Normalized Cardiopulmonary Exercise Function in Patients With Pectus Excavatum Three Years After Operation

    loading  Checking for direct PDF access through Ovid



During exercise cardiac function is often limited in patients with pectus excavatum. Therefore, we hypothesized that cardiopulmonary exercise function would improve after the Nuss procedure.


Seventy-five teenagers (49 patients, 26 controls) were investigated at rest and during bicycle exercise before surgery, and 1 year and 3 years postoperatively (after pectus-bar removal). Echocardiography and lung spirometry were performed at rest. Cardiac output, heart rate, and aerobic exercise capacity were measured using a photoacoustic gas-rebreathing technique during rest and exercise.


Forty-four patients and 26 controls completed 3 years follow-up. Preoperatively, patients had lower maximum cardiac index, mean ±SD, 6.6 ± 1.2 l·min-1·m−2 compared with controls 8.1 ± 1.0 l·min-1·m−2 during exercise (p = 0.0001). One year and 3 years postoperatively, patients' maximum cardiac index had increased significantly and after 3 years there was no difference between patients and controls (8.1 ± 1.2 l·min-1·m−2 and 8.3 ± 1.6 l·min-1·m−2, respectively [p = 0.572]). The maximum oxygen consumption was unchanged. Left ventricular dimensions increased in patients over 3 years; however, no difference was seen between the 2 groups. Preoperatively, patients had lower forced expiratory volume in the first second of expiration (FEV1; 86% ± 13%) as compared with controls (94% ± 10%), p = 0.009. Postoperatively, no difference was found in FEV1 between the 2 groups.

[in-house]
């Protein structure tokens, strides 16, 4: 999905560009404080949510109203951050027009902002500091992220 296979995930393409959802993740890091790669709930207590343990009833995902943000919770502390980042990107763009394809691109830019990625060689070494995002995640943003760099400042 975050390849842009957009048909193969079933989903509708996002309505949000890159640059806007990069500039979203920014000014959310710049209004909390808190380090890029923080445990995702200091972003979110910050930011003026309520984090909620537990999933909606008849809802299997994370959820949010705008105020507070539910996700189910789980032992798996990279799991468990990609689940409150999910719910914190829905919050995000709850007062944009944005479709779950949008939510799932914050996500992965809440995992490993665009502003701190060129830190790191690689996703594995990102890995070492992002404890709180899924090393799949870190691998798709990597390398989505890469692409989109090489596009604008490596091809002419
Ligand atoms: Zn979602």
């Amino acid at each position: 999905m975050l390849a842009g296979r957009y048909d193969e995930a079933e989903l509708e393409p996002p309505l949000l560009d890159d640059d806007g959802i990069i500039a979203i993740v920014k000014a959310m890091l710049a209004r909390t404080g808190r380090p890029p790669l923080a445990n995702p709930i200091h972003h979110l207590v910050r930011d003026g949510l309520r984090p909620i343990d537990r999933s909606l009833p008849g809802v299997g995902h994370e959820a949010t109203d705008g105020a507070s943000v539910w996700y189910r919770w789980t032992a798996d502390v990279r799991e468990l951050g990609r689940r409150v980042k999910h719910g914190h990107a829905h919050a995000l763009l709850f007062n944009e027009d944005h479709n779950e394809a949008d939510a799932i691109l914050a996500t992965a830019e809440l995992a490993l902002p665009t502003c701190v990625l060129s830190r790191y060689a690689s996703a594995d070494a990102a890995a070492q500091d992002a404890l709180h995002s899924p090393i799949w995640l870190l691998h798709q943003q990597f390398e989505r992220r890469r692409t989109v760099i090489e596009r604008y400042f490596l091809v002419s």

Before operation, FEV1 and maximum cardiac index were lower in patients compared with healthy, age-matched controls. One year after, both parameters had increased, although only FEV1 had normalized. After 3 years and bar removal, cardiopulmonary function in patients during exercise had normalized.

Related Topics

    loading  Loading Related Articles